BY DANA REYNOLDS – STAFF WRITER
Beginning with host Chris Rock’s bold opening monologue and ending with the fiery, political anthem “Fight the Power” by Public Enemy running over the credits, the 88th annual Academy Awards delivered a sustained and wildly messy attack on Hollywood’s diversity problem. This year, uproar was unavoidable; for the second consecutive year, only white performers received nominations for the Academy’s acting awards—spurring the hashtag #OscarsSoWhite to consume social media.
Rock cut right to the chase, opening with: “I’m here at the Academy Awards, otherwise known as the White People’s Choice awards.” However, he did not only target the Academy. Anyone who knows Chris Rock’s comedy routines knows that he looks for different sides of issues and multiple ways to make people feel uncomfortable. For instance, he teased protesters—saying that African Americans did not protest similar Oscar “white-outs” in the 1960s because they were “too busy being raped and lynched to care about who won best cinematographer.” Even with these jokes, many of the people within Dolby Theatre missed the underlying point: the Oscars are not important enough to get angry about.
Junior Mathias Braboy agreed with Chris Rock and stated that there are more important issues that African Americans are facing than not receiving nominations at the Oscars.
“I watched Chris Rock’s monologue, but the whole issue regarding nominations is not something we should put so much attention into,” Braboy said. “I would like to see more black actors/actresses, but I don’t think it should override other issues. I thought that it was wrong of certain black actors/actresses to boycott the Oscars. It was the wrong way to go about eliciting change—Denzel Washington and Morgan Freeman were still there. It is only a matter of time before we will see change. African American actors/actresses should instead be continuously working to perfect their craft.”
Throughout the awards, Chris Rock repeatedly criticized Hollywood for its lack of diversity, insisting that the lack of black nominations comes from lack of opportunities.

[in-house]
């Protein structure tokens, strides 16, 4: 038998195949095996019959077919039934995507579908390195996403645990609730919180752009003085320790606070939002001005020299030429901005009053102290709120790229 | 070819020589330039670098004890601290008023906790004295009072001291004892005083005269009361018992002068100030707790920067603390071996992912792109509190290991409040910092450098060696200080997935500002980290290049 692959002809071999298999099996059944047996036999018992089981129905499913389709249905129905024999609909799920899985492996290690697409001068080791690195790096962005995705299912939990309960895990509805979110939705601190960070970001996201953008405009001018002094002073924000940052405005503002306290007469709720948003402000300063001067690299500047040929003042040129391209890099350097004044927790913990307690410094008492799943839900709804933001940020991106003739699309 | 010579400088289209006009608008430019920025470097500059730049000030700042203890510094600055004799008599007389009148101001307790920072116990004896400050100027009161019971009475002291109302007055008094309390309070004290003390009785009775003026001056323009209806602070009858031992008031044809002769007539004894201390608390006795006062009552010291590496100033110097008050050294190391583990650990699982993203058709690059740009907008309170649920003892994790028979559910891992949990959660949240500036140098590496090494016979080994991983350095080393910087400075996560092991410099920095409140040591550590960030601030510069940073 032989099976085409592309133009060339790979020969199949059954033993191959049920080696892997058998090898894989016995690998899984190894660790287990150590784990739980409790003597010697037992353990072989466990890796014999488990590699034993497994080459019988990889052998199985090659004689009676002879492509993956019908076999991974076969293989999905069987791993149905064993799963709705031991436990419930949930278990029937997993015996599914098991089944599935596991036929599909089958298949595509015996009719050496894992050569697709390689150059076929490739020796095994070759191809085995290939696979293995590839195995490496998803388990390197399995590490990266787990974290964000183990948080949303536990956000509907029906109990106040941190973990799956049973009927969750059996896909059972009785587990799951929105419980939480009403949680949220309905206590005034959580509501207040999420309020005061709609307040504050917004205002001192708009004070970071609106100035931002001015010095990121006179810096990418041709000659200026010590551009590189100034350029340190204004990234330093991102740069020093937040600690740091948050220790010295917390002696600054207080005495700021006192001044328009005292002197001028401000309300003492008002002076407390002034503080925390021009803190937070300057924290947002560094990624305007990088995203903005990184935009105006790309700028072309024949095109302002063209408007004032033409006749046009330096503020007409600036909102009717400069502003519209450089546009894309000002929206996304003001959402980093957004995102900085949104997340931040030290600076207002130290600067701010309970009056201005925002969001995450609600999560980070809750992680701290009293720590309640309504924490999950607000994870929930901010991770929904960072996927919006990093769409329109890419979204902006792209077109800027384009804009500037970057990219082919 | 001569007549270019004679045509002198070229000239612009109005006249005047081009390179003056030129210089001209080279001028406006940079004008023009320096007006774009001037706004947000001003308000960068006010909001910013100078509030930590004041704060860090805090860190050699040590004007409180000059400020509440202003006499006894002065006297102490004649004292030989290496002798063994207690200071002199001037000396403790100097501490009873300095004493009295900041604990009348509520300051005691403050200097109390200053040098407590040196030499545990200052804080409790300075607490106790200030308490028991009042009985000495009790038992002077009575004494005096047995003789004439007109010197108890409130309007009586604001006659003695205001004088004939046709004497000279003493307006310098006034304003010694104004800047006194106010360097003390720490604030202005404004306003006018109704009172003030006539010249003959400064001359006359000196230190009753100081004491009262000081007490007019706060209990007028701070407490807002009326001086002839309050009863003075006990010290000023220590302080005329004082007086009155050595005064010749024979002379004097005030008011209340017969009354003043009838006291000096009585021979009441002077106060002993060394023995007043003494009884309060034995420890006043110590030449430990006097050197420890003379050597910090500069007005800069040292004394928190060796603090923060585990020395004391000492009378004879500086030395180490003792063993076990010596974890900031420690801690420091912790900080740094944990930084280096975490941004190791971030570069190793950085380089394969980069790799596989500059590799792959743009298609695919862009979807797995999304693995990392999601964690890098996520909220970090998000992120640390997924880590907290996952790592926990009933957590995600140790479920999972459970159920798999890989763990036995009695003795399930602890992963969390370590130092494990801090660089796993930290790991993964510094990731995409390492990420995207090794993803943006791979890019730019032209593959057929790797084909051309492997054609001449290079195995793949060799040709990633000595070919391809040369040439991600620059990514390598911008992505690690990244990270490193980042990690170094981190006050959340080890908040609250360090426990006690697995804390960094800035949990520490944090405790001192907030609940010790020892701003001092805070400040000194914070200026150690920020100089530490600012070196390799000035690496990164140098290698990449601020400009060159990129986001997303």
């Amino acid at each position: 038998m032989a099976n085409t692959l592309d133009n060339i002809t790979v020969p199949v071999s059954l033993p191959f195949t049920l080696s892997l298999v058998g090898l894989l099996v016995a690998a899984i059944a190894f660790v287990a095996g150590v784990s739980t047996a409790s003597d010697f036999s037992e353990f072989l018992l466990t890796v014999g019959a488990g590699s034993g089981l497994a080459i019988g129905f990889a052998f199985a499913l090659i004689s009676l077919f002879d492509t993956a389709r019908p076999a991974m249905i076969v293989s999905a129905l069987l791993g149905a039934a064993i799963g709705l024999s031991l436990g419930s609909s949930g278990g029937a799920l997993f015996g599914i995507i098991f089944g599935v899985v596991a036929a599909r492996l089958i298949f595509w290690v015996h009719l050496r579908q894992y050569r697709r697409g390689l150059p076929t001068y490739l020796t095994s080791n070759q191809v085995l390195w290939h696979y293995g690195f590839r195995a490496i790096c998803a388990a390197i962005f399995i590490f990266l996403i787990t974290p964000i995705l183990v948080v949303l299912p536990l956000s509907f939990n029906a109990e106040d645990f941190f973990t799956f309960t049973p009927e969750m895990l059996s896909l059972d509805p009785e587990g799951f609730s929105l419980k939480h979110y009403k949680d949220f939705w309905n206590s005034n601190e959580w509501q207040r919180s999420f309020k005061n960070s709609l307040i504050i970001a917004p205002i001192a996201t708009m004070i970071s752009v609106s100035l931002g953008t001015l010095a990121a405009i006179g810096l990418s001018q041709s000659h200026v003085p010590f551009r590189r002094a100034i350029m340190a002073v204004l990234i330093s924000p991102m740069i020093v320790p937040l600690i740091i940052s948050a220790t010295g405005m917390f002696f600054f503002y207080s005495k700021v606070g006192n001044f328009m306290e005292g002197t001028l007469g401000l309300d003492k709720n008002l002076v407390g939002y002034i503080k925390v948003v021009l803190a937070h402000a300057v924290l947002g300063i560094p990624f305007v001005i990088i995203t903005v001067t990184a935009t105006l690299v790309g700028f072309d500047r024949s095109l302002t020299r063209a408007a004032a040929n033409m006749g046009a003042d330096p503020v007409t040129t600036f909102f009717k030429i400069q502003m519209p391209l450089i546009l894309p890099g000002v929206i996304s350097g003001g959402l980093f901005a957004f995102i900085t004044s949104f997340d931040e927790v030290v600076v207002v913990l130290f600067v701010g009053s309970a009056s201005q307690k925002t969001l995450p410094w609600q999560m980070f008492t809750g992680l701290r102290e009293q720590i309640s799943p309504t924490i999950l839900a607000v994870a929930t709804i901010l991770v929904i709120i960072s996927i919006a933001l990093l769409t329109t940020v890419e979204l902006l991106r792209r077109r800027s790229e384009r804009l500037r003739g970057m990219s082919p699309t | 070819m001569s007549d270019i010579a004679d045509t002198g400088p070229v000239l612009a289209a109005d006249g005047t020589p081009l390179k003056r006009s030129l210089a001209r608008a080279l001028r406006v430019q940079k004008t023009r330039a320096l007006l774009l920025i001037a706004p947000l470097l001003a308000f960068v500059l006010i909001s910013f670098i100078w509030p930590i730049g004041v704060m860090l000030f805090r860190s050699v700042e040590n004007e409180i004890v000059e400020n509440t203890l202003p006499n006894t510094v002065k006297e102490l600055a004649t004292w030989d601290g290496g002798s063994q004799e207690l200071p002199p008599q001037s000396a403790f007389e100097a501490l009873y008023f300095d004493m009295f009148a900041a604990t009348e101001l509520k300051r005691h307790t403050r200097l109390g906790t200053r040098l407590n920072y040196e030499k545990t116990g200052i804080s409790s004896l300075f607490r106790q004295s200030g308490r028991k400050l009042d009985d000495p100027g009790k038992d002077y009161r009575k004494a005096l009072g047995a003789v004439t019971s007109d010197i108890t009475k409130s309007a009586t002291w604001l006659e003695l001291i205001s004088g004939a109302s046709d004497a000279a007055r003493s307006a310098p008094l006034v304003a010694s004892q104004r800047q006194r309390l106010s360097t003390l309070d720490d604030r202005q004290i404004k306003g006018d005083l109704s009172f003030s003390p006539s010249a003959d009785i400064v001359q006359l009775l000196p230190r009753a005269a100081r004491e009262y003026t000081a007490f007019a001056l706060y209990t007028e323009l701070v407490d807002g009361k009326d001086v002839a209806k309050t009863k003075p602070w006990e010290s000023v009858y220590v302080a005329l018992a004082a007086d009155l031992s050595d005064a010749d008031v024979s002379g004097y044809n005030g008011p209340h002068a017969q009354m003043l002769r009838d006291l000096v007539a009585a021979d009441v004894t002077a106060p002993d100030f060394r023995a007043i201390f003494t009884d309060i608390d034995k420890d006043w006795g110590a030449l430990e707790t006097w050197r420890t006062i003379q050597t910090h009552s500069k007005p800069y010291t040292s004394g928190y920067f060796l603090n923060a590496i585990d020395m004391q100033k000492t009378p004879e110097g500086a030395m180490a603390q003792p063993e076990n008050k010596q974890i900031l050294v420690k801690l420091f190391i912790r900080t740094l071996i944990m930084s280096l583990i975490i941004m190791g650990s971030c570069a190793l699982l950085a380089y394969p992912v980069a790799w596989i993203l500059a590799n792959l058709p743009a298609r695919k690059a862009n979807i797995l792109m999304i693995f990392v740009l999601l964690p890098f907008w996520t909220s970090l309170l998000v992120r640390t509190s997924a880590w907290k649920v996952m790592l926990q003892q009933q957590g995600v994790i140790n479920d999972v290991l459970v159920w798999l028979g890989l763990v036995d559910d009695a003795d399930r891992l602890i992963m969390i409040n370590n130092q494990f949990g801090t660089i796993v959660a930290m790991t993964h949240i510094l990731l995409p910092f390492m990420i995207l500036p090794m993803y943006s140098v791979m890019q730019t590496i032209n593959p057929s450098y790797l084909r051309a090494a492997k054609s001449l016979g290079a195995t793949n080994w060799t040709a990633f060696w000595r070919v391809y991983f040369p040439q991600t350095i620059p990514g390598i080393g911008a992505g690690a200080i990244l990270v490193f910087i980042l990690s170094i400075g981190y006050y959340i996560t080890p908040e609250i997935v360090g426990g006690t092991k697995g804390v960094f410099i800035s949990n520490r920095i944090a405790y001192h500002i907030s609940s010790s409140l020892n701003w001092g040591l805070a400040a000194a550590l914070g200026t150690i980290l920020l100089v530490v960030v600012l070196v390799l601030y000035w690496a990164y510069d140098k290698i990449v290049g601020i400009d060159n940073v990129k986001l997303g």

“We want black actors to get the same opportunities as white actors,” Rock said. “That’s it. Not just once. Leo gets a great part every year.”
Junior Sydney Preston definitely thinks that the lack of opportunity for black actors and actresses is a problem.
“I think that they should recognize more African American actors and actresses,” Preston said. “Part of the problem is that they are not given enough roles. There are many talented African Americans actors and actresses that are not given the same opportunities as white actors and actresses, which is wrong.”
Centre librarian Jamie Powell also chimed in.
“There is totally a lack of diversity in major nominee areas,” Powell said. “I think that everyone should be recognized—not just African Americans and Caucasians. I thought that it was too slanted towards black and white. I did not see people from Asian or Hispanic decent recognized.”
Lack of diversity and racism is not just present in Hollywood. It is an issue that cannot be solved through one night of protest and I agree with Rock in that there are more pressing matters to address than not receiving nominations at the Academy Awards. Rock kept focusing on more pressing issues of race, such as police shootings of black subjects. However, like Powell said above, the show seemed to focus entirely on the marginalization of black people instead of focusing on how Hollywood marginalizes everyone who isn’t white and male. When the show did acknowledge other races, it piled on the stereotypes, such as using Asian kids to portray the accountants who tabulate the Oscar votes, hinting at the stereotype that all Asians are good at math.
I agree with actress Tina Fey’s comment regarding the Oscars:
“Guys, pick a lane. Like we’re going to fix everything tonight. You’re all rich. Why are you yelling at me about corporate greed?”
This is only one facet. This was only one night. Let’s focus on the real issues.